Brad (01:11:20):
Tell me quickly about your concept of the, the, the score of plus one zero or minus one when you’re making food choices. I love that It’s so simple.

Brian (01:11:30):
Yeah. With the foods, this is how I kind of shook up my head of thinking like, I, I think the carnivores are very interesting, right? I’ve known Saladino and Shawn Baker and these guys for many, many years. They are bringing light to the problems with plant foods and how, where all the nutrient density might be in the animal foods. So I had this idea like, what if foods were just in these three categories that all animal foods were a plus one, all processed foods were a negative one, and plant foods were just kind of neutral. And, and I, I think plant foods are kind of neutral. I, I hate, I hate to say it to people like kale isn’t gonna like save your life, you know, like kale has a lot of oxalates, has a lot of, like, you’re not actually getting a lot of those nutrients from it.

Brian (01:12:16):
I don’t eat kale anymore. I ate spinach and kale like every day. I, I kind of went overboard with that and I think I had problems with oxalates, but that’s a side story. So the real story is, I think plant foods are pretty neutral. They’re not gonna do you harm maybe if you eat ’em seasonally, but they’re not gonna, they’re not super foods. And that if you think of diet in that like, plus neutral and negative, it kind of makes sense. Like you can look at anyone’s diet and it’s like someone could eat a pescatarian diet and be really healthy. And I said, Yeah, well you’re, you’re getting the positive foods from your fish. You’re eating a whole bunch of neutral plant foods that are just giving you energy and

Brad (01:12:52):
You’re not eating the minus ones.

Brian (01:12:53):
You’re not in the brightest ones. So it’s like, it’s perfectly fine. And so, I don’t know, it’s just interesting cuz I, I think of plants as survival foods and I think that’s kind of, you know, more common in the ancestral health world, right? Where we’re like, we wanted to hunt meat, and this is exactly what I saw with the Hazdas. They were out there every day hunting meat. The men were not out there chewing on those potatoes things with all the fiber in them. They were getting meat. So fallback foods, if we didn’t get a successful hunt, which I think we were very successful actually throughout history. And, um, if we didn’t somehow, or yeah, there’s many other times where the weather or the conditions could have been bad and we, we could have gotten plant foods and survived. And I think they are just like this fallback plan and it’s amazing how humans developed and how nature works where we have this fallback plan, but they are just kind of neutral. They’re just there to like, keep us alive in time of famine.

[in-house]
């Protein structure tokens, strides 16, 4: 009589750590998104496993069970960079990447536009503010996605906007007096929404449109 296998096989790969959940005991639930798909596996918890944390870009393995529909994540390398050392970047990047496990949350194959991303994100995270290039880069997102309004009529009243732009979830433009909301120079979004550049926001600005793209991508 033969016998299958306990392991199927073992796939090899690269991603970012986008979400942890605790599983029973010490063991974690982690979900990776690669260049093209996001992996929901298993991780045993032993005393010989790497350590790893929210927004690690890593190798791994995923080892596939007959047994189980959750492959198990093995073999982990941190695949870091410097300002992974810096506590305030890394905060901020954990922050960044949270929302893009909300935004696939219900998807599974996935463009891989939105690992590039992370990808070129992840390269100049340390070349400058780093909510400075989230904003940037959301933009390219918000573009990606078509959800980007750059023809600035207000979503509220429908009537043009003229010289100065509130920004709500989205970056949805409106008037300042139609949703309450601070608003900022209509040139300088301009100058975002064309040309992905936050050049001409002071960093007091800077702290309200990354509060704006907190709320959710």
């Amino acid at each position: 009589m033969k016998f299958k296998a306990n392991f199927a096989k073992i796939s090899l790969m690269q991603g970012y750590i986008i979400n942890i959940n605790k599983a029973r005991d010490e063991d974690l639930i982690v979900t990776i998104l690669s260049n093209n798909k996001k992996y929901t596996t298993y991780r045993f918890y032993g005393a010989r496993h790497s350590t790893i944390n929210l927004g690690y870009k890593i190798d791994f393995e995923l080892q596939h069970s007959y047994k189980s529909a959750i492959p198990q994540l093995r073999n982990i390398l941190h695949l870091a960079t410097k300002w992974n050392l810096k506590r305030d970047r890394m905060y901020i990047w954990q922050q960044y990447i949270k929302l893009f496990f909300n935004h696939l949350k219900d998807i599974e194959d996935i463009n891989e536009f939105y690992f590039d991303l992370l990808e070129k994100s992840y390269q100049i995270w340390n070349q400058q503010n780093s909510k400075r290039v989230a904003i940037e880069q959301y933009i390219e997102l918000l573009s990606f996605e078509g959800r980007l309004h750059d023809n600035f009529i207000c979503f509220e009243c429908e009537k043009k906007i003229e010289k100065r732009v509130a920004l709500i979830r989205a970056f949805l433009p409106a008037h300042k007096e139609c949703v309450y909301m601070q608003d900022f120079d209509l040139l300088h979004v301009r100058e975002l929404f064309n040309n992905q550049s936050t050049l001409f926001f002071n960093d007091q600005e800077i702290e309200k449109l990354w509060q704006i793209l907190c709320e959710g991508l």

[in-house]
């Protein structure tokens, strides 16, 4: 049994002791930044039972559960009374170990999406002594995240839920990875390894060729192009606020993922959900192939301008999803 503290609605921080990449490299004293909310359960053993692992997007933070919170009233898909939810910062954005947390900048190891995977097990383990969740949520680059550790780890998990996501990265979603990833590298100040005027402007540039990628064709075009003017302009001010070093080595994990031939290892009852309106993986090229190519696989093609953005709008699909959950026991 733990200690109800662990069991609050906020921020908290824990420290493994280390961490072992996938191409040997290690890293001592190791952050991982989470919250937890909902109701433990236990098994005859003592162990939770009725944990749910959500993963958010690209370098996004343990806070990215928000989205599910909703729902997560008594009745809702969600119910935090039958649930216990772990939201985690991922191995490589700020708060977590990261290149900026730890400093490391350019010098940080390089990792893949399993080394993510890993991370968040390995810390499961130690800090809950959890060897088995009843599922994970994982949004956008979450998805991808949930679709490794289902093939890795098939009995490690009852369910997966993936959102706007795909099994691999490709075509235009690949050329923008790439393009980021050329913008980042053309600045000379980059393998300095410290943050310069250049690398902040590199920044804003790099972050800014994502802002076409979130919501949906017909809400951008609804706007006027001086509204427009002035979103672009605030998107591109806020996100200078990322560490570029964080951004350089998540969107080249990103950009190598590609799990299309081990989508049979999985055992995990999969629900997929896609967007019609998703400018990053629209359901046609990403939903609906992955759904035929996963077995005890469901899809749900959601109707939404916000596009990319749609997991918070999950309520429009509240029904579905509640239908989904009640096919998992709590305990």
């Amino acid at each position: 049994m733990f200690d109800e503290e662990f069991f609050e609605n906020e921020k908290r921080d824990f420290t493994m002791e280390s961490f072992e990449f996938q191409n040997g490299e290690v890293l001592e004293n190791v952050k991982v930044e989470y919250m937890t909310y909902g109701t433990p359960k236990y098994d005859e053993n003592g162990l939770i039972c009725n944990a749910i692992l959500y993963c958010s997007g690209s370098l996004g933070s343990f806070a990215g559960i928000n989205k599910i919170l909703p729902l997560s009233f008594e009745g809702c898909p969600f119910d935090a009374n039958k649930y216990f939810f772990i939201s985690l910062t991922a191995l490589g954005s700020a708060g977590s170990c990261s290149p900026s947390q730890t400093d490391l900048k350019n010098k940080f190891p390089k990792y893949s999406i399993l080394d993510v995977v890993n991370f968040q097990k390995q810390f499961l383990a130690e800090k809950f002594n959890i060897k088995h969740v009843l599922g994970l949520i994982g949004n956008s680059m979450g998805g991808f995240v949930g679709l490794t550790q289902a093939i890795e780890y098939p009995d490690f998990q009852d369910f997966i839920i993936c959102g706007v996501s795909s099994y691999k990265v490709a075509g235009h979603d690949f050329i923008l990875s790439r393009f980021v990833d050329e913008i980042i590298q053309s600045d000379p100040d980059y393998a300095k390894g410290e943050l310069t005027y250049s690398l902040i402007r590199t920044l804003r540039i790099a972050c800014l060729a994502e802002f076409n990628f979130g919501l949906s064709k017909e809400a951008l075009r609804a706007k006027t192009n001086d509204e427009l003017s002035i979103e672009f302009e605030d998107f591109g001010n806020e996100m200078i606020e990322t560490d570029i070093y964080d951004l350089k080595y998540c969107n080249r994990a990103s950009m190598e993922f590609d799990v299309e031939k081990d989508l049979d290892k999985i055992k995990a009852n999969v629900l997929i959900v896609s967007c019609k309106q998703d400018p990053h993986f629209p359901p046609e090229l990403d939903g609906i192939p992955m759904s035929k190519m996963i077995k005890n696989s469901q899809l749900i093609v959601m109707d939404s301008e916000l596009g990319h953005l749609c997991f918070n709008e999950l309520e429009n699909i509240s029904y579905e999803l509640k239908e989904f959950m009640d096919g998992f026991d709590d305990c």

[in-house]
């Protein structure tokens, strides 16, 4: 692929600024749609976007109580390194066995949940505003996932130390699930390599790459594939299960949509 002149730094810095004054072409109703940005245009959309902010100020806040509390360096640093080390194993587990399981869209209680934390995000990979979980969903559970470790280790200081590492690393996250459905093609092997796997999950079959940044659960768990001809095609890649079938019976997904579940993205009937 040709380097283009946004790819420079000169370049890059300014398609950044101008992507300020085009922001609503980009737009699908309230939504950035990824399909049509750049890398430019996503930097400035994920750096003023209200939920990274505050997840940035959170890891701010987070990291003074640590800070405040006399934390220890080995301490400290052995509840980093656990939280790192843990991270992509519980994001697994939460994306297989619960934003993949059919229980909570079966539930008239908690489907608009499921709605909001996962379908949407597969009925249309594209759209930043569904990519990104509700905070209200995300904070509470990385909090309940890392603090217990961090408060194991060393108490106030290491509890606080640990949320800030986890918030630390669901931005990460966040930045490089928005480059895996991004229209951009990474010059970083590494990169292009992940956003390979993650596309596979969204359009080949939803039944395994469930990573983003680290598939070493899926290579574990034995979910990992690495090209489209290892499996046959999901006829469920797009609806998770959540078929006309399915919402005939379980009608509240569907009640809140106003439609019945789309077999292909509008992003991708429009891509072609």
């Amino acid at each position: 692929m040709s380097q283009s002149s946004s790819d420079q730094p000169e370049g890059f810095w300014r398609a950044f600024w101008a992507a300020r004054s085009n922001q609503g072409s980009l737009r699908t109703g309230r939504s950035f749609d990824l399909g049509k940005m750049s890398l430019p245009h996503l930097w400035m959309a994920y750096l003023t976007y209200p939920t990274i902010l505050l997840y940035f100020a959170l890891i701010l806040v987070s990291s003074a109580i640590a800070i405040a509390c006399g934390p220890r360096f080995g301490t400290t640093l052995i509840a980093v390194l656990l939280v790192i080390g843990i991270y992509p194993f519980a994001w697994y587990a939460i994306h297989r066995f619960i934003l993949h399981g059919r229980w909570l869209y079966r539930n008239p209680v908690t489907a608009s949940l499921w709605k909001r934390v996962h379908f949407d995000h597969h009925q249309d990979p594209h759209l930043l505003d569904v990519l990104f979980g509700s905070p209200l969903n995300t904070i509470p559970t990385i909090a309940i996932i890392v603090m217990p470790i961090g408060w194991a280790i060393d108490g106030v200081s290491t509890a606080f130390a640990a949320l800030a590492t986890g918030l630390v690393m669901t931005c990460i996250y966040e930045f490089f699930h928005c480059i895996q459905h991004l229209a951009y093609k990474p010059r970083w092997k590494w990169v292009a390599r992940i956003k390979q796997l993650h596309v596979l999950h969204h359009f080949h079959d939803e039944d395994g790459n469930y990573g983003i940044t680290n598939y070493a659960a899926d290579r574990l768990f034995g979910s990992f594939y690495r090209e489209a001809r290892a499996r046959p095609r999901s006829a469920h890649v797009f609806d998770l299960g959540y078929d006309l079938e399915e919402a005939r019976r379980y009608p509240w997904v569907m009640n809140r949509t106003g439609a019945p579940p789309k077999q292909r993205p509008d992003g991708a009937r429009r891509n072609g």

Brad (01:13:50):
That’s gonna hurt a lot of people’s feelings. Brian.

Brian (01:13:53):
I know. Well Mark, you know, he’s, he’s he’s off the bigass salad train it sounded like lately. I don’t know. Last time I was with him

Brad (01:14:00):
Yeah, I mean, uh, we, we got ahold of Saladino in in 2019 and um, he had some epic podcasts with, with Mark, where he was just, you know, know wearing him down and, you know, pinning him into a corner and saying, So why are you eating that salad? What are you doing it for? And we’re like, uh, Mark’s like, uh, the chewy texture, uh, you know, Yeah. Is a nice, nice, nice feel in the mouth. Um, but yeah, it does cause some rethinking and, and recalibration. Um, but just to, to walk away with this, this scoreboard of going for the plus ones understanding that, um, you know, the important message that I think Dr. Saladino communicates uh, really nicely is that these things are not only, um, not essential, but they could be harming you if you’re sensitive. And I don’t consider myself one of those people that was having, you know, dramatic problems from having a variety of plants in my diet, but I kind of turned on a dime back in 2019 going, Geez, this, this, this guy seems right. And, um, we have human evolution as a, uh, something to draw upon. And the reason we got big brains and, and rose to the top of the food chain, uh, was not from the kale smoothies nor the salads.